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Depends on many factors. 1 Are you doing the labor yourself? 2 Have the bad pads damaged the rotors? 3 Is the axle leaking grease? 4 Is the caliper leaking? 5 Are the calipers stuck? 6 What quality level pads do you want? 7 Are you using the dealer, a good shop, or some "Big Box" store?
What is the question? You never changed pads or done brake work/service? Something different from some other vehicle you worked on? You Tube Video may have your vehicle & you can watch what your asking You never install new pads on old rotors without turning them
Using a brake pedal holding tool, depress the brake pedal past its first inch of travel and hold it in this position. This will isolate the master cylinder from the hydraulic brake system and will not allow brake fluid to drain out of the reservoir while the brake lines are open.
Before servicing the vehicle, refer to the Precautions section.
Remove or disconnect the following:
Negative battery cableRear wheelsBanjo bolt retaining the brake hose to the caliper. Be sure to plug the end of the brake hose or cover it with a plastic bag to prevent contamination from entering the hydraulic system.Caliper guide pin boltsCaliper assembly from the brake adapter by rotating the bottom of the caliper away from the rotor, then lift the caliper with the pads away from the adapter abutmentBrake pads by pushing (outboard) or pulling (inboard) from the caliper fingers and piston
Install or connect the following:
The outboard pads are side oriented, make sure the spring clip is installed so it is positioned downwards when the caliper is installed.
Inboard pad clip against the piston cavity and press the pad until the clip is seated making sure the pad backing plate is flush against the piston
Outboard pad making sure the locating pins are positioned against the ramps. Slide the pad onto the caliper and ensure the locating pins are squarely seated into the holes on the caliper and the pad is flush against the caliper fingers.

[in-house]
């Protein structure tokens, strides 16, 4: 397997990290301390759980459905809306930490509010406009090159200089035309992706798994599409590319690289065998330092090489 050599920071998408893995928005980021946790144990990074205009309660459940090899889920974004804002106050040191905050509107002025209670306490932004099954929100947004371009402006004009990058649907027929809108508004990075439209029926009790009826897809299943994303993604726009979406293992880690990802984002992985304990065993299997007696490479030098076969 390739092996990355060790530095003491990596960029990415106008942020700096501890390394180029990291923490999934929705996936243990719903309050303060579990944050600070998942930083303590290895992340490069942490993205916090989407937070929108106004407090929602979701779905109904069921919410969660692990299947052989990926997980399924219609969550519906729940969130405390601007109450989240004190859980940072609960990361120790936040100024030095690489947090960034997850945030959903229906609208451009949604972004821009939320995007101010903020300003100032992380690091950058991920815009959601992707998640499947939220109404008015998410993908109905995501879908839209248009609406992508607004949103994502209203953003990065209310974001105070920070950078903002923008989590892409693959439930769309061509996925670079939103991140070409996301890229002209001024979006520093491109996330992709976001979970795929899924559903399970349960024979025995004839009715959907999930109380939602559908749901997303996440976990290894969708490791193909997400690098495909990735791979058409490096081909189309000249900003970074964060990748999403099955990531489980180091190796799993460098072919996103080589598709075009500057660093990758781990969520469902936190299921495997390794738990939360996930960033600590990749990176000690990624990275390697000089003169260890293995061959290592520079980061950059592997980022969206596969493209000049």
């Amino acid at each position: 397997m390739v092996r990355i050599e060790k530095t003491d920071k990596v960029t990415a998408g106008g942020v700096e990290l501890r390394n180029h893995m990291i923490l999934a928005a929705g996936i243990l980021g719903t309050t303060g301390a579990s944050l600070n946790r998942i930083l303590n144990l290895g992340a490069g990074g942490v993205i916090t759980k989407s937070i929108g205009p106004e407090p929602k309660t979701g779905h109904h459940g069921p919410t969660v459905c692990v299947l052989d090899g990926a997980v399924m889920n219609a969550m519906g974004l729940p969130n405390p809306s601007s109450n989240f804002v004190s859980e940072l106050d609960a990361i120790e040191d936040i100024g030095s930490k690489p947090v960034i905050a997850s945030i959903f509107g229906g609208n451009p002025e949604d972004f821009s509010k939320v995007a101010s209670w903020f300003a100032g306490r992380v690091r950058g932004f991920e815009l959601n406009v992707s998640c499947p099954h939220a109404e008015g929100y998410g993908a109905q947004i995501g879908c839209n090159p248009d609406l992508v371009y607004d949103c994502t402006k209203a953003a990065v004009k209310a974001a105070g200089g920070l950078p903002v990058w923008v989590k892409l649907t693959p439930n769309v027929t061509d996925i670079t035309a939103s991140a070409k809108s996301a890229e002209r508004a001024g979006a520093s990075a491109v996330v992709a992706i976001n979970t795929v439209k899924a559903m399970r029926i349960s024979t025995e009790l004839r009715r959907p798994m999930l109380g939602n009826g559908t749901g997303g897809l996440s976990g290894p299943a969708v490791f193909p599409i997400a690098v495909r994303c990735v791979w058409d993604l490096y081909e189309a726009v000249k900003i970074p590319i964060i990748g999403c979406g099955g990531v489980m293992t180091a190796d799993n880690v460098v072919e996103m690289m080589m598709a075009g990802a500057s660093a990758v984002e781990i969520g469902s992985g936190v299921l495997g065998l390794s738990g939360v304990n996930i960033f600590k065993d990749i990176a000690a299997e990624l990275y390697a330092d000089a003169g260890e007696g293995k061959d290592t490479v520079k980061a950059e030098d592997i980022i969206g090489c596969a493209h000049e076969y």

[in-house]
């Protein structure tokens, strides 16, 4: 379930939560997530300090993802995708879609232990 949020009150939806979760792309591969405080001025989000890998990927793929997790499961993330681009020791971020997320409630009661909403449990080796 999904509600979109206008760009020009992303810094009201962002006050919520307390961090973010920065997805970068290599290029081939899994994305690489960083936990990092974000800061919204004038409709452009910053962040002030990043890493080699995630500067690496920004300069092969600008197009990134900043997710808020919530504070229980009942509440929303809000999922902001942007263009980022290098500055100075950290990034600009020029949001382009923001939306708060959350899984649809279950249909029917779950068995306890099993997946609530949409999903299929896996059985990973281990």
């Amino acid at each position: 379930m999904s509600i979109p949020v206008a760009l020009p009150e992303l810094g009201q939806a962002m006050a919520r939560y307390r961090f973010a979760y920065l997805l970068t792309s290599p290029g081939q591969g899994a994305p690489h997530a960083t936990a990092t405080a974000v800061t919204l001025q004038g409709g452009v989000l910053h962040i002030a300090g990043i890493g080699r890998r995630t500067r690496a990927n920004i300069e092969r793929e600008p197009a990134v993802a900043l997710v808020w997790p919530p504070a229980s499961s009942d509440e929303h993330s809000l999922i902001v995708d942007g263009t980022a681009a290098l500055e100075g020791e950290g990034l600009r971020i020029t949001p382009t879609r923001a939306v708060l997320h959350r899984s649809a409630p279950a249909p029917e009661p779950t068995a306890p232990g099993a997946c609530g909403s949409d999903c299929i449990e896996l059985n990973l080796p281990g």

Make sure the abutment shims are in place on both slide abutments.
Retract the caliper guide pins to clear the caliper adapter bosses.
Brake caliper. Staring with the upper end, position the caliper and shoes over the rotor and align the outboard pad upper edge with the caliper slide abutment. Rotate the lower end of the caliper into positionCaliper guide pin bolts and tighten to 200 inch lbs. (23 Nm)Banjo bolt with new washers on each side of the hose fitting and tighten to 35 ft. lbs. (47 Nm)WheelsNegative battery cable
Is the car 4 wheel disc brakes, or just disc brakes in front? Either way, the procedure is the same. Do one wheel at a time. Take the wheel off, then take the brake caliper off. There should be only 2 bolt holding it on. Pull the brake pads out of the caliper. Then take a c clamp and compress the piston on the back side of the caliper. Then put the new pads in and slip the whole thing over the rotor and put the bolts back in. Do this for all the other wheels, then BLEED THE BRAKES. This is the most important step. You need to get someone to help you with this. Have them pump the brakes up until they get stiff. With their foot still on the brake, loosen the relief screw until clean fluid comes out with no air bubbles or pockets. Then immediately close the screw back down. Do this for each wheel. The relief screw is just a small screw on the caliper, just look around for it, you'll find it.
If your car has antilock brakes, changing the pads is a bit different
than what most people are used to. With a normal (non-ABS) car, you just
unbolt the caliper, press apart the old pads to retract the piston,
the pads. This procedure forces much of the brake fluid out of the
caliper and back into the master cylinder. The fluid is put back once
you step on the brakes.
With an ABS car, you CAN'T force the fluid back;
if you do you'll damage the ABS valve body (£800). Instead, you must
open the caliper bleed screw and drain the excess fluid out of the
caliper while you press the piston back into the bore. This is very
important! If you force the dirty, water-contaminated fluid back through
the relatively fragile valve body, you'll ruin it.
you know that you are supposed to replace all of the brake
fluid in an ABS car once each year? That's different from older-style
The problem might have already been there,the steel wheels are making it noticeable,because they don`t cool down as quick.Most likely is the calipers sticking,or you have a set of high dollar brake pads on the vehicle,and they are heating the rotors up.The high dollar pads are a very hard composite pad witch produce a lot of friction,and heat as a sort of side affect.
of course this is normal brake last around 12000 if you a like on the brakes some people are always on the brakes and go through brake pads every 2 to 3 month lol,, the front are at least 85% of the cars braking power so thats why the rear brakes last a lot longer, if you buy the parts yourself they are pritty easy to fit. if you wont me to give full instruction on how to change these I will do this would save you alot of money